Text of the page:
Yes, we can make a difference every two or four years. All we have to do is learn how to hold our breaths that long. If we can't, I guess that's our fault, too

Ron
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28 posted 06-01-2011 09:34 AM       View Profile for Ron   Email Ron   Edit/Delete Message      Find Poems   Click to visit Ron's Home Page   View IP for Ron

quote:
That's our job...to vote them in. Once they are there, it's their job.

Really, Mike? Isn't that just an abrogation of our own responsibilities as citizens?

quote:
You didn't really say that, did you, Ron? The democratic congress wouldn't listen to Obama? Pelosi and Reid would chisel his face on Mt. Rushmore if he wanted it done.

Mike, I think you're confusing our Constitution with the political party system?

I have no idea how the Democratic party imposes its will on its members. I'd be more than happy to listen to someone's thoughts on the matter. More importantly, however, I'd love to hear which part of the Constitution gives the Executive branch dominion over the Legislative branch?

That's not to suggest, of course, that the President doesn't have influence in Congress. He does and I think if you look back over the last several decades you'll quickly conclude that his influence is almost always directly proportional to his popularity with the people. Congress, for all its transgressions, rarely loses sight of where the true power lies.

Sadly, it appears that we do.

quote:
I've seen a lot of Obama excusing here ...

That's not my intent, Mike. Indeed, I agree the President should have better used his influence to pressure Congress for a quicker resolution. But that's still not where the ultimate responsibility must lie. What is the most common strategy for a President to pressure Congress? He makes a speech and appeals to the electorate, Mike. That's where the power really lies, and I'm sorry, but that's also where the responsibility must lie as well.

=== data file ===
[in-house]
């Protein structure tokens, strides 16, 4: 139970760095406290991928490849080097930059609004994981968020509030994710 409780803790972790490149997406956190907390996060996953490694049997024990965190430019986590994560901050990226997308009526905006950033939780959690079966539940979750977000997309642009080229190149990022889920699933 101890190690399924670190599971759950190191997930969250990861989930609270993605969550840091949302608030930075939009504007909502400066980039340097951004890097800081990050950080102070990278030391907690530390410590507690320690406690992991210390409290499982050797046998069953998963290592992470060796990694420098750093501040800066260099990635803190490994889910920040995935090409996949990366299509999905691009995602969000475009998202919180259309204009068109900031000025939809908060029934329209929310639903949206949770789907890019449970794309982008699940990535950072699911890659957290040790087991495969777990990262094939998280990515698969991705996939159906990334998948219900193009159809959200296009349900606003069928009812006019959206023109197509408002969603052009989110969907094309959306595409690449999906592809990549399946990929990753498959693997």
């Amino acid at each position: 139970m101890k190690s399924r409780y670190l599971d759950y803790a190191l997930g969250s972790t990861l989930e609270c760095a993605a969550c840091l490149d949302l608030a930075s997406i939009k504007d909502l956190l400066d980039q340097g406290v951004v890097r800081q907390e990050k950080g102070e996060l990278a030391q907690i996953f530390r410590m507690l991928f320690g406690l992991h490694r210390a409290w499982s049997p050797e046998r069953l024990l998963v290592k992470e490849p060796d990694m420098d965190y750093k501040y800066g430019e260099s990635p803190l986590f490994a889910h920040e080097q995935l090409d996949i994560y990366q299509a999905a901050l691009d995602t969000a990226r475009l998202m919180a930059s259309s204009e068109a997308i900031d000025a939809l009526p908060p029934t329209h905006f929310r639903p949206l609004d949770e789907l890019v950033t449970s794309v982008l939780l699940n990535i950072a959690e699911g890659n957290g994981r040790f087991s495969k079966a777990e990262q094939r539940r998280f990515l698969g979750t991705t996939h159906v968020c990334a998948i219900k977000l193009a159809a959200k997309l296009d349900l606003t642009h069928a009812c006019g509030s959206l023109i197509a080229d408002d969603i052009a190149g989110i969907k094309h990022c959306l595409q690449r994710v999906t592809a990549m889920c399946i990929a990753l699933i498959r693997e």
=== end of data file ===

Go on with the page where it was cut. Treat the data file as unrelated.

How many letters, emails, or phone messages expressing your concerns over the budget did YOU send to your Congressional representatives, Mike? It's easy to say no one in Washington is going to listen to YOU, of course, but history (and damn recent history, at that) suggests they will certainly listen to US.

Voting every two or four years is just the start of our responsibility. It's not the end.


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29 posted 06-01-2011 12:41 PM       View Profile for Balladeer   Email Balladeer   Edit/Delete Message      Find Poems   Click to visit Balladeer's Home Page   View IP for Balladeer

Ron, I don't see where that's an aborgation of our responsibilities at all. Our job is to put into office the people we feel will do the best to serve our interests. We basically put ourselves in their hands. If you were to hire someone to be CEO of your company and found that they were only concerned with serving their own interests and not yours, what would you do? If you couldn't change their minds, you would fire him. Well, what happens if you find you cannot fire him for 4 years and, until then, you just have to accept whatever he does? How palatable does that sound to you? Yes, I can say, "Your fault, Ron. You hired him" and I would be right but would that be completely fair to you? No - and it's not to us to have someone say the same to us.